Low-acid tomatoes like the Ace 55 have the added health benefit of bringing their cancer- and disease-fighting capabilities to people who can’t tolerate more acidic varieties of tomatoes due to stomach problems and other dietary issues including acid reflux and ulcers.
Growing the Ace 55 Tomato
For a quick guide to growing tomatoes, with information that you can apply to get the Ace 55 established in your home vegetable garden, check out How To Grow Tomatoes: The Complete Guide.
If you’re a true home gardening novice, you should also take a look at How to Start a Tomato Garden in 9 Easy Steps.
As a determinate tomato variety, the Ace 55 is particularly suited to growing in small spaces, and can even be cultivated in containers. To learn more about container gardening for tomatoes, take a look at 9 of the Best Tomato Planters For Your Tomatoes.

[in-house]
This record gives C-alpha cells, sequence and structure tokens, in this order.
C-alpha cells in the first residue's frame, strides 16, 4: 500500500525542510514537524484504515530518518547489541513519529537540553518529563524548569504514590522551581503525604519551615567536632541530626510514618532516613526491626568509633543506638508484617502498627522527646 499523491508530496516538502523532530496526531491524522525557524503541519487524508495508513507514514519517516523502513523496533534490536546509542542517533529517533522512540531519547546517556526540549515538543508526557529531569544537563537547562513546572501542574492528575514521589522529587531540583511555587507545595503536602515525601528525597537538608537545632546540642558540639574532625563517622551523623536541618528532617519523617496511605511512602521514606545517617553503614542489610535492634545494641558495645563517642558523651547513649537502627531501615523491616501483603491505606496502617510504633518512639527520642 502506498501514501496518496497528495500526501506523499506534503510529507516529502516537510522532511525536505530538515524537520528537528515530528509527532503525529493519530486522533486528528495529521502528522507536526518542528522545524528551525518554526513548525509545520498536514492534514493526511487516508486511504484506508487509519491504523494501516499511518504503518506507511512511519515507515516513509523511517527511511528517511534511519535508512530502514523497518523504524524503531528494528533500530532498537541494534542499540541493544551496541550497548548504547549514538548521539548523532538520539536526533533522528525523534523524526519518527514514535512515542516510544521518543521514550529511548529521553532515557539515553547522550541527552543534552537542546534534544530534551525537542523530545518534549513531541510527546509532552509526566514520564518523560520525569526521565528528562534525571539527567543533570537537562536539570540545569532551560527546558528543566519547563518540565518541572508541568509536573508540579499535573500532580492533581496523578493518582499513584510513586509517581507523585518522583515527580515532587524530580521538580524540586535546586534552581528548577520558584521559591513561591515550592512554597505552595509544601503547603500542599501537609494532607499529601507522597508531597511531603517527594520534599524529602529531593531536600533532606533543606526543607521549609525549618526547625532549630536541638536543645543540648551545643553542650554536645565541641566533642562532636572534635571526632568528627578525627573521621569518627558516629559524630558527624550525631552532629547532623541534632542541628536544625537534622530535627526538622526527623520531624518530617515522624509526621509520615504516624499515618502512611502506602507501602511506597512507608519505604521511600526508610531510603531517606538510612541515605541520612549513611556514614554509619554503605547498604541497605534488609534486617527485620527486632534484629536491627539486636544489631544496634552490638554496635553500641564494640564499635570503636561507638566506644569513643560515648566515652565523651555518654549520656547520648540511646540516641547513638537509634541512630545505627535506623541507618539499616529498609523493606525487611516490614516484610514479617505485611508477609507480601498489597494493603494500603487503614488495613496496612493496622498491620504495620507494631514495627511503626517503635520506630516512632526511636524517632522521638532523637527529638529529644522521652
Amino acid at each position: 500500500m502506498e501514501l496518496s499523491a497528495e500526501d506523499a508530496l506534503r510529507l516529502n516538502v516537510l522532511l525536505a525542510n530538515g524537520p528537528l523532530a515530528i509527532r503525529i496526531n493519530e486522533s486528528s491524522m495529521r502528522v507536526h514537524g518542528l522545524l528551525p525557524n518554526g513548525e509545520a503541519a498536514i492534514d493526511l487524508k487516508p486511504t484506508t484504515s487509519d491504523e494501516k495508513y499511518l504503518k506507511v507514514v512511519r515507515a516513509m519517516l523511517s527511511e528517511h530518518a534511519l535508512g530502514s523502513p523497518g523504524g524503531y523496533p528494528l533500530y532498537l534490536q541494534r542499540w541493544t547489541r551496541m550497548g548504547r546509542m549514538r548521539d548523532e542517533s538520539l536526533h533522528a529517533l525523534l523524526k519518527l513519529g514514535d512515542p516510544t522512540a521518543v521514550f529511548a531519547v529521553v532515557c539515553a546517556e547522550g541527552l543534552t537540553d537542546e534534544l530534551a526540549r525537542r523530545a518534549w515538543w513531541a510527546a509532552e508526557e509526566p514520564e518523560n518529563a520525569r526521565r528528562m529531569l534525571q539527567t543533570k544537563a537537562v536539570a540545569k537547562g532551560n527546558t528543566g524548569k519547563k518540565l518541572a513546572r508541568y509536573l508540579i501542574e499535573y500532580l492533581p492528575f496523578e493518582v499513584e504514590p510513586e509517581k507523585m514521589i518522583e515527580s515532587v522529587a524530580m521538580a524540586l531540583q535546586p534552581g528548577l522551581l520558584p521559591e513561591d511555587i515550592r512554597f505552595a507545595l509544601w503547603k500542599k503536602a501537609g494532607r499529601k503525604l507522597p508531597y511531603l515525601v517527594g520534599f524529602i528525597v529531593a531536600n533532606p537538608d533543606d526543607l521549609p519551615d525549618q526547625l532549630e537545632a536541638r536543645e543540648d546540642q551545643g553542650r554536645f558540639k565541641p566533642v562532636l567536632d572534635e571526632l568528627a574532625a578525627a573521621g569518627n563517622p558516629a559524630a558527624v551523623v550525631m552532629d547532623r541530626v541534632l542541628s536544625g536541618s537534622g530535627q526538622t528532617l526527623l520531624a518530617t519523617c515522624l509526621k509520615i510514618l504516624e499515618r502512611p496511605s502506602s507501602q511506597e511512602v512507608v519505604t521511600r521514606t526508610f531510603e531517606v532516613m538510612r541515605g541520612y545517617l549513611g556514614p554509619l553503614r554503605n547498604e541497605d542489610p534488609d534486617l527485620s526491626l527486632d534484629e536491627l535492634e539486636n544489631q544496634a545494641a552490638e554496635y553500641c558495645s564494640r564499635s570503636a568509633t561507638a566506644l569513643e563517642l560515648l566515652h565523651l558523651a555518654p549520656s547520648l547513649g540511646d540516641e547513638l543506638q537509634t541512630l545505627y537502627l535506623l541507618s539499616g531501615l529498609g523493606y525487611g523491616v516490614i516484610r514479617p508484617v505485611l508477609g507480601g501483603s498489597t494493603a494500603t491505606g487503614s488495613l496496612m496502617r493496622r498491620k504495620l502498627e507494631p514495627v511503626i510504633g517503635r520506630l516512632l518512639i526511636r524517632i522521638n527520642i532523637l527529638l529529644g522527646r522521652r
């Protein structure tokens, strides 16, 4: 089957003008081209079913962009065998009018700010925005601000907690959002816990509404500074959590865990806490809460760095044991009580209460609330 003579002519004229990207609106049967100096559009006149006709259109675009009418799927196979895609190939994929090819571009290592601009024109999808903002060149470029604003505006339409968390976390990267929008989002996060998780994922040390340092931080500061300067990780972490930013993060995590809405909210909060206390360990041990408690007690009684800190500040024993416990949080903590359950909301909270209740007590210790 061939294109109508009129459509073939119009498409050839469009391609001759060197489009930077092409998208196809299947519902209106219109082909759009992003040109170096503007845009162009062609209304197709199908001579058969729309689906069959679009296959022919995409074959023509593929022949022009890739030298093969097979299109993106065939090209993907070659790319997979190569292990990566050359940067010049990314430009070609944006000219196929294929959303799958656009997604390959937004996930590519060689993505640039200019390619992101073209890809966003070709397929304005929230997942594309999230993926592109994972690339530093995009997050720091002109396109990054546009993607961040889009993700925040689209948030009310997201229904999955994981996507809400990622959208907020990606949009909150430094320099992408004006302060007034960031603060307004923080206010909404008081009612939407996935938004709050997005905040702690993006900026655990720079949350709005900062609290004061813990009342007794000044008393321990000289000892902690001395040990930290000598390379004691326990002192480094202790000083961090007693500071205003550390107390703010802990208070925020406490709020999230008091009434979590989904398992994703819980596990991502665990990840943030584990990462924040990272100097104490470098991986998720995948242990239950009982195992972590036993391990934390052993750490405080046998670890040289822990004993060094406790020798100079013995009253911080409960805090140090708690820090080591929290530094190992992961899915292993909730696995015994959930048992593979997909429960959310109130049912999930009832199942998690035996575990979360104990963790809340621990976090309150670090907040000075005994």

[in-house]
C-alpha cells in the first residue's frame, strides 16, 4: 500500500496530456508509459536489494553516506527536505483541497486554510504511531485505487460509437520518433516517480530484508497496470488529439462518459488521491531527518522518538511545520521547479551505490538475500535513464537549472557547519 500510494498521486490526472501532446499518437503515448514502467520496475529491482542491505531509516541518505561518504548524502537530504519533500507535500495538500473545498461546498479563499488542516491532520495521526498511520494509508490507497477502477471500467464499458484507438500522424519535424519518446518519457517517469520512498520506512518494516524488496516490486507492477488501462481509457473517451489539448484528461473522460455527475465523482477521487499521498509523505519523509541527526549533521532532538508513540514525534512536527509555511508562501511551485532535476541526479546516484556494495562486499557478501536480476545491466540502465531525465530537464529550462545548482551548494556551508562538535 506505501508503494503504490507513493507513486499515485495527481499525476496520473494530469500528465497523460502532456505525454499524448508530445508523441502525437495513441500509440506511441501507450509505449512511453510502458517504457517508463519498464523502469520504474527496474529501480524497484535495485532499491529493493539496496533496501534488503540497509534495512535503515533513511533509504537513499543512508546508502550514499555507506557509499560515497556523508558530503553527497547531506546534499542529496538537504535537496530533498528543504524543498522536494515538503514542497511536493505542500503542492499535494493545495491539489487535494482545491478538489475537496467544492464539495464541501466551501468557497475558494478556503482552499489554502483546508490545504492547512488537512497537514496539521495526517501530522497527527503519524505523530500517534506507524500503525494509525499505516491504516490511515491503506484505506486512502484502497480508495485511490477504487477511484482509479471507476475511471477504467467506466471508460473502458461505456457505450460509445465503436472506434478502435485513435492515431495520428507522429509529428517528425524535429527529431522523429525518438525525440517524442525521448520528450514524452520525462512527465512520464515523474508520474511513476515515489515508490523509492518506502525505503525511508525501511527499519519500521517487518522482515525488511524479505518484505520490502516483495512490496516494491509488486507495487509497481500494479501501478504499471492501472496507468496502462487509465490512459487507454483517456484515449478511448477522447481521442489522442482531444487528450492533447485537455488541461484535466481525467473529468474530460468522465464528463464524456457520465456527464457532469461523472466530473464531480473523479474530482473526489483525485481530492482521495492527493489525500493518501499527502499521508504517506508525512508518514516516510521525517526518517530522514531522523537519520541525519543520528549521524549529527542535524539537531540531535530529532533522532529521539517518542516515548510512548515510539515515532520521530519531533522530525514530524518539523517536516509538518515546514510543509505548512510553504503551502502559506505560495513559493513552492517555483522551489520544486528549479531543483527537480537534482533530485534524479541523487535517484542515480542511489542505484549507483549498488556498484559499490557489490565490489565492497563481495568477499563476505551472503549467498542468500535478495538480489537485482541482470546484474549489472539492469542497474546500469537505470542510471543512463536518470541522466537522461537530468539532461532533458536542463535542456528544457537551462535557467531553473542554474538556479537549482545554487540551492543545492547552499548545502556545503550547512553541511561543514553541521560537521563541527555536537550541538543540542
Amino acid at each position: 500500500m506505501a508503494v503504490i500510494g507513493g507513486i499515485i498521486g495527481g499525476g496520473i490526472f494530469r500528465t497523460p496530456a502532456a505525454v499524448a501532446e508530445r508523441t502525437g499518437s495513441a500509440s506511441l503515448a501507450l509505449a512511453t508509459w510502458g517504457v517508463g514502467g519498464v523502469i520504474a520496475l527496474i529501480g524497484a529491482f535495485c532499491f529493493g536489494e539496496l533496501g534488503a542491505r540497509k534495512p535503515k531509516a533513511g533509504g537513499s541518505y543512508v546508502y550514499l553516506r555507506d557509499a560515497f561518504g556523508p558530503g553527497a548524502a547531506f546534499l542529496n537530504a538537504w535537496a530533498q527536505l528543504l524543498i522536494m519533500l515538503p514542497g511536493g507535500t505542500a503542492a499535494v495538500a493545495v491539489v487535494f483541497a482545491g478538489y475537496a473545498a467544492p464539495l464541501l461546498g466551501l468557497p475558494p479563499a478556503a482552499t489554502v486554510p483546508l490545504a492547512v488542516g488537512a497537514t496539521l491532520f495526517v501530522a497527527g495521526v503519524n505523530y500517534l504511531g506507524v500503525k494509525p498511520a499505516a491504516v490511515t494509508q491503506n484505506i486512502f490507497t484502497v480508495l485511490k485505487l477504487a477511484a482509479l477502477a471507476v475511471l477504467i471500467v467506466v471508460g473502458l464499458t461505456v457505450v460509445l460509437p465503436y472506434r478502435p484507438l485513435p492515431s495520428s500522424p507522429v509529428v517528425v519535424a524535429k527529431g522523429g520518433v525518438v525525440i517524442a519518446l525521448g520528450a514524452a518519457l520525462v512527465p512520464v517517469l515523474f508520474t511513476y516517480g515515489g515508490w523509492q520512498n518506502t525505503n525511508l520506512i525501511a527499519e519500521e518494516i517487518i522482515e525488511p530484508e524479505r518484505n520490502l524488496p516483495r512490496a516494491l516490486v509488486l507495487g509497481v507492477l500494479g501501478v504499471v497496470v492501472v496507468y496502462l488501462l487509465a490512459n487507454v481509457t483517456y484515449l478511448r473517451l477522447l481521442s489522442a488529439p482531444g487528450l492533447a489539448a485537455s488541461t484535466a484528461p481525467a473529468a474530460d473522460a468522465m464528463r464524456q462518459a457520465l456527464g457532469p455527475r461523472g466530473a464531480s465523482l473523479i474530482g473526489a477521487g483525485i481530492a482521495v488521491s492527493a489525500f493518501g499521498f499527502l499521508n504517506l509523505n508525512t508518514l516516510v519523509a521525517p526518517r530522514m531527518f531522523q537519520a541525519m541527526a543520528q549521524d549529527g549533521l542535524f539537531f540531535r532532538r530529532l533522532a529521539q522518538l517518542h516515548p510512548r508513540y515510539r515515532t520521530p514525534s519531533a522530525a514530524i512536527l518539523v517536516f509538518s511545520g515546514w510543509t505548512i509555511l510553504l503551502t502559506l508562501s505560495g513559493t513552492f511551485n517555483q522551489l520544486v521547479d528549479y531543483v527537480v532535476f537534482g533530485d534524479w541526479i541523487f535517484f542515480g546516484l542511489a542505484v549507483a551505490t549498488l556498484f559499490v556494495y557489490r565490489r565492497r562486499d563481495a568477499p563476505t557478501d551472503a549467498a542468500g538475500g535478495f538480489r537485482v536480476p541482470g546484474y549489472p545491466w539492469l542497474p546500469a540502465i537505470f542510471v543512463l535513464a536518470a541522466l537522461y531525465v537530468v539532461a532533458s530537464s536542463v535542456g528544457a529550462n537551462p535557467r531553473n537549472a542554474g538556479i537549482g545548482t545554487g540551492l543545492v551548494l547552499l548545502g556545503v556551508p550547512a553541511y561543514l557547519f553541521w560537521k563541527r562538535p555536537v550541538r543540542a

When and Where to Plant Your Ace 55 Tomatoes
As with other varieties, you can plant Ace 55 seeds directly into the ground, but for best results, you should only do this if you live in a warm climate, and only after at least a few weeks have passed since the last frost.
But even if you do live in a place where you can plant seeds directly into your garden plot, you should strongly consider starting your Ace 55 seeds indoors. Doing so at least six to eight weeks before the last expected frost will mean your tomatoes are better equipped to thrive when transplanted outdoors.
When you do get your tomatoes planted outdoors, it’s best not to use fertilizer to help them grow. Instead, you should simply add compost to your garden spot.
Pests and Diseases
A bit of good news, particularly for new gardeners who may not be attuned to detecting early signs of plant disease, is that the Ace 55 variety is resistant to verticillium wilt, fusarium wilt, and stem canker, all major tomato diseases.
In terms of pests, anyone growing Ace 55 tomatoes should be on the lookout for tomato hornworms, the caterpillar form of what will become adult moths. As caterpillars, tomato hornworms feed on the tomato plant’s leaves.
Controlling tomato hornworms is a labor-intensive process, as the best approach is to physically pick them off the leaves, dropping them into a bucket of soapy water to kill them.